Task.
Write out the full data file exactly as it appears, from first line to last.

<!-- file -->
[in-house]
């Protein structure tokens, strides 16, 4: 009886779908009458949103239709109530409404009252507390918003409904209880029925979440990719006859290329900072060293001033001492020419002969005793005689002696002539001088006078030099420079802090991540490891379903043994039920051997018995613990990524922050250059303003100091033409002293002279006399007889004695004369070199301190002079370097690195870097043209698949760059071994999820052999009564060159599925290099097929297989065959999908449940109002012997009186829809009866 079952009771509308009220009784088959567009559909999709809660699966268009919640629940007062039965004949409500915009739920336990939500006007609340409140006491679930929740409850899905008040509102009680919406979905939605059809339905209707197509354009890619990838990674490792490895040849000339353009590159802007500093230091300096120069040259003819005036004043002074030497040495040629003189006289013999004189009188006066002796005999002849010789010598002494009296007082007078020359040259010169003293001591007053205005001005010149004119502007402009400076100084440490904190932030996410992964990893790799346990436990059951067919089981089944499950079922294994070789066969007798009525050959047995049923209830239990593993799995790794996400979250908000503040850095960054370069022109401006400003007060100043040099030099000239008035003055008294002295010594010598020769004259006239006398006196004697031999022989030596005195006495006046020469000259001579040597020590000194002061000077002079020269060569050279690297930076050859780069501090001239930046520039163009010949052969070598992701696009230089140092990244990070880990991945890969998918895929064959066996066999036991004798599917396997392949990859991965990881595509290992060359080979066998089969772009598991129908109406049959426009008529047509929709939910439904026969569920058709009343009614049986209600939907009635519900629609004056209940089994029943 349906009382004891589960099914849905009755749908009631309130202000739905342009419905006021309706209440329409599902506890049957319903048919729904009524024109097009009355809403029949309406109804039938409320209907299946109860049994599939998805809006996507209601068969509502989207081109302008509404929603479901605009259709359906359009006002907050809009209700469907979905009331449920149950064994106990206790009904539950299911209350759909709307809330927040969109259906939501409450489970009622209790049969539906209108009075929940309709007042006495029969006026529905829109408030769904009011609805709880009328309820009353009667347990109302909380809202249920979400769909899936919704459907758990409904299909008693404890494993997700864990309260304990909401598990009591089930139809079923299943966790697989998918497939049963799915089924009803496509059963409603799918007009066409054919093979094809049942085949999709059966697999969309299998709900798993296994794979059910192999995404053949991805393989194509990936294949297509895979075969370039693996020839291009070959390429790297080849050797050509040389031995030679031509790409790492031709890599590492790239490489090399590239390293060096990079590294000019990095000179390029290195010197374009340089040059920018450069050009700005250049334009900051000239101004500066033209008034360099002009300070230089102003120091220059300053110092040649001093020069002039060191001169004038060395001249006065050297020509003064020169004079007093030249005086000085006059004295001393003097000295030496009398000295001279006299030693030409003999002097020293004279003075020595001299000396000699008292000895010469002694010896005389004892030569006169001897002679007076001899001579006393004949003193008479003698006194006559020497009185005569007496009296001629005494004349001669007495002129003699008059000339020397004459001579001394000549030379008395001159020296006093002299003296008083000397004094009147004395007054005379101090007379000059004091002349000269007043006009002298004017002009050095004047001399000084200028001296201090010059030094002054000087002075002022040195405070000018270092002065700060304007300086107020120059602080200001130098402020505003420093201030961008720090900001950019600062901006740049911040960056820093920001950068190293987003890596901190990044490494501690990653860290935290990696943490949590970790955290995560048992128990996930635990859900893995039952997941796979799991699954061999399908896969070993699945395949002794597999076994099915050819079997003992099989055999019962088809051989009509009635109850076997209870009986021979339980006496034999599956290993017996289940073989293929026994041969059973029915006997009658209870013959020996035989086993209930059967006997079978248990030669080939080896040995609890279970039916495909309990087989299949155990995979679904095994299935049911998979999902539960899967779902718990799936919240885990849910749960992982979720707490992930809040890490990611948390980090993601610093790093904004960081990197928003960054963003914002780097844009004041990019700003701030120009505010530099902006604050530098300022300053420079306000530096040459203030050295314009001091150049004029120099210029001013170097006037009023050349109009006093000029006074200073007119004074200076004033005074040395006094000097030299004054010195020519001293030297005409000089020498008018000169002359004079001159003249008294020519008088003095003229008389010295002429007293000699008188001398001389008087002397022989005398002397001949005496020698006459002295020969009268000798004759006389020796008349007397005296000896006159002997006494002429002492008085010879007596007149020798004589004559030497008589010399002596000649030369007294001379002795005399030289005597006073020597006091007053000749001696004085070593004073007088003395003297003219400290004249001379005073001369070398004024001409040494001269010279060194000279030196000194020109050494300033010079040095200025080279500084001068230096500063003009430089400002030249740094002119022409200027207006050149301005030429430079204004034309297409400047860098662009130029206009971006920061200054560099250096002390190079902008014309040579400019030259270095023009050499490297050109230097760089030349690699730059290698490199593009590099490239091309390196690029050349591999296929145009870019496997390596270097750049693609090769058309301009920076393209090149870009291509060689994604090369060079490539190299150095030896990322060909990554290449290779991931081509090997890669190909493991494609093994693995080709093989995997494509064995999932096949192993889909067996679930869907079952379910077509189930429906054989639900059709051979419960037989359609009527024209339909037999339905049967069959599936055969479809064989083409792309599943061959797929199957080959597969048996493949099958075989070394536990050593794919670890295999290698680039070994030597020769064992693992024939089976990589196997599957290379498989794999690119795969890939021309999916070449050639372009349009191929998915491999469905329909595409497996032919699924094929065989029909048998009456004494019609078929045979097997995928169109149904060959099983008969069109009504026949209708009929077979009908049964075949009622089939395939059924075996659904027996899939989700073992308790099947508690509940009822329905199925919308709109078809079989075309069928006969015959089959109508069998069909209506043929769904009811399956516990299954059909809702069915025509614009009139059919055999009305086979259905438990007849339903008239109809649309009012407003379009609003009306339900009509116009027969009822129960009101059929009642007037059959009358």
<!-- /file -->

[in-house]
């Protein structure tokens, strides 16, 4: 009886779908009458949103239709109530409404009252507390918003409904209880029925979440990719006859290329900072060293001033001492020419002969005793005689002696002539001088006078030099420079802090991540490891379903043994039920051997018995613990990524922050250059303003100091033409002293002279006399007889004695004369070199301190002079370097690195870097043209698949760059071994999820052999009564060159599925290099097929297989065959999908449940109002012997009186829809009866 079952009771509308009220009784088959567009559909999709809660699966268009919640629940007062039965004949409500915009739920336990939500006007609340409140006491679930929740409850899905008040509102009680919406979905939605059809339905209707197509354009890619990838990674490792490895040849000339353009590159802007500093230091300096120069040259003819005036004043002074030497040495040629003189006289013999004189009188006066002796005999002849010789010598002494009296007082007078020359040259010169003293001591007053205005001005010149004119502007402009400076100084440490904190932030996410992964990893790799346990436990059951067919089981089944499950079922294994070789066969007798009525050959047995049923209830239990593993799995790794996400979250908000503040850095960054370069022109401006400003007060100043040099030099000239008035003055008294002295010594010598020769004259006239006398006196004697031999022989030596005195006495006046020469000259001579040597020590000194002061000077002079020269060569050279690297930076050859780069501090001239930046520039163009010949052969070598992701696009230089140092990244990070880990991945890969998918895929064959066996066999036991004798599917396997392949990859991965990881595509290992060359080979066998089969772009598991129908109406049959426009008529047509929709939910439904026969569920058709009343009614049986209600939907009635519900629609004056209940089994029943 349906009382004891589960099914849905009755749908009631309130202000739905342009419905006021309706209440329409599902506890049957319903048919729904009524024109097009009355809403029949309406109804039938409320209907299946109860049994599939998805809006996507209601068969509502989207081109302008509404929603479901605009259709359906359009006002907050809009209700469907979905009331449920149950064994106990206790009904539950299911209350759909709307809330927040969109259906939501409450489970009622209790049969539906209108009075929940309709007042006495029969006026529905829109408030769904009011609805709880009328309820009353009667347990109302909380809202249920979400769909899936919704459907758990409904299909008693404890494993997700864990309260304990909401598990009591089930139809079923299943966790697989998918497939049963799915089924009803496509059963409603799918007009066409054919093979094809049942085949999709059966697999969309299998709900798993296994794979059910192999995404053949991805393989194509990936294949297509895979075969370039693996020839291009070959390429790297080849050797050509040389031995030679031509790409790492031709890599590492790239490489090399590239390293060096990079590294000019990095000179390029290195010197374009340089040059920018450069050009700005250049334009900051000239101004500066033209008034360099002009300070230089102003120091220059300053110092040649001093020069002039060191001169004038060395001249006065050297020509003064020169004079007093030249005086000085006059004295001393003097000295030496009398000295001279006299030693030409003999002097020293004279003075020595001299000396000699008292000895010469002694010896005389004892030569006169001897002679007076001899001579006393004949003193008479003698006194006559020497009185005569007496009296001629005494004349001669007495002129003699008059000339020397004459001579001394000549030379008395001159020296006093002299003296008083000397004094009147004395007054005379101090007379000059004091002349000269007043006009002298004017002009050095004047001399000084200028001296201090010059030094002054000087002075002022040195405070000018270092002065700060304007300086107020120059602080200001130098402020505003420093201030961008720090900001950019600062901006740049911040960056820093920001950068190293987003890596901190990044490494501690990653860290935290990696943490949590970790955290995560048992128990996930635990859900893995039952997941796979799991699954061999399908896969070993699945395949002794597999076994099915050819079997003992099989055999019962088809051989009509009635109850076997209870009986021979339980006496034999599956290993017996289940073989293929026994041969059973029915006997009658209870013959020996035989086993209930059967006997079978248990030669080939080896040995609890279970039916495909309990087989299949155990995979679904095994299935049911998979999902539960899967779902718990799936919240885990849910749960992982979720707490992930809040890490990611948390980090993601610093790093904004960081990197928003960054963003914002780097844009004041990019700003701030120009505010530099902006604050530098300022300053420079306000530096040459203030050295314009001091150049004029120099210029001013170097006037009023050349109009006093000029006074200073007119004074200076004033005074040395006094000097030299004054010195020519001293030297005409000089020498008018000169002359004079001159003249008294020519008088003095003229008389010295002429007293000699008188001398001389008087002397022989005398002397001949005496020698006459002295020969009268000798004759006389020796008349007397005296000896006159002997006494002429002492008085010879007596007149020798004589004559030497008589010399002596000649030369007294001379002795005399030289005597006073020597006091007053000749001696004085070593004073007088003395003297003219400290004249001379005073001369070398004024001409040494001269010279060194000279030196000194020109050494300033010079040095200025080279500084001068230096500063003009430089400002030249740094002119022409200027207006050149301005030429430079204004034309297409400047860098662009130029206009971006920061200054560099250096002390190079902008014309040579400019030259270095023009050499490297050109230097760089030349690699730059290698490199593009590099490239091309390196690029050349591999296929145009870019496997390596270097750049693609090769058309301009920076393209090149870009291509060689994604090369060079490539190299150095030896990322060909990554290449290779991931081509090997890669190909493991494609093994693995080709093989995997494509064995999932096949192993889909067996679930869907079952379910077509189930429906054989639900059709051979419960037989359609009527024209339909037999339905049967069959599936055969479809064989083409792309599943061959797929199957080959597969048996493949099958075989070394536990050593794919670890295999290698680039070994030597020769064992693992024939089976990589196997599957290379498989794999690119795969890939021309999916070449050639372009349009191929998915491999469905329909595409497996032919699924094929065989029909048998009456004494019609078929045979097997995928169109149904060959099983008969069109009504026949209708009929077979009908049964075949009622089939395939059924075996659904027996899939989700073992308790099947508690509940009822329905199925919308709109078809079989075309069928006969015959089959109508069998069909209506043929769904009811399956516990299954059909809702069915025509614009009139059919055999009305086979259905438990007849339903008239109809649309009012407003379009609003009306339900009509116009027969009822129960009101059929009642007037059959009358």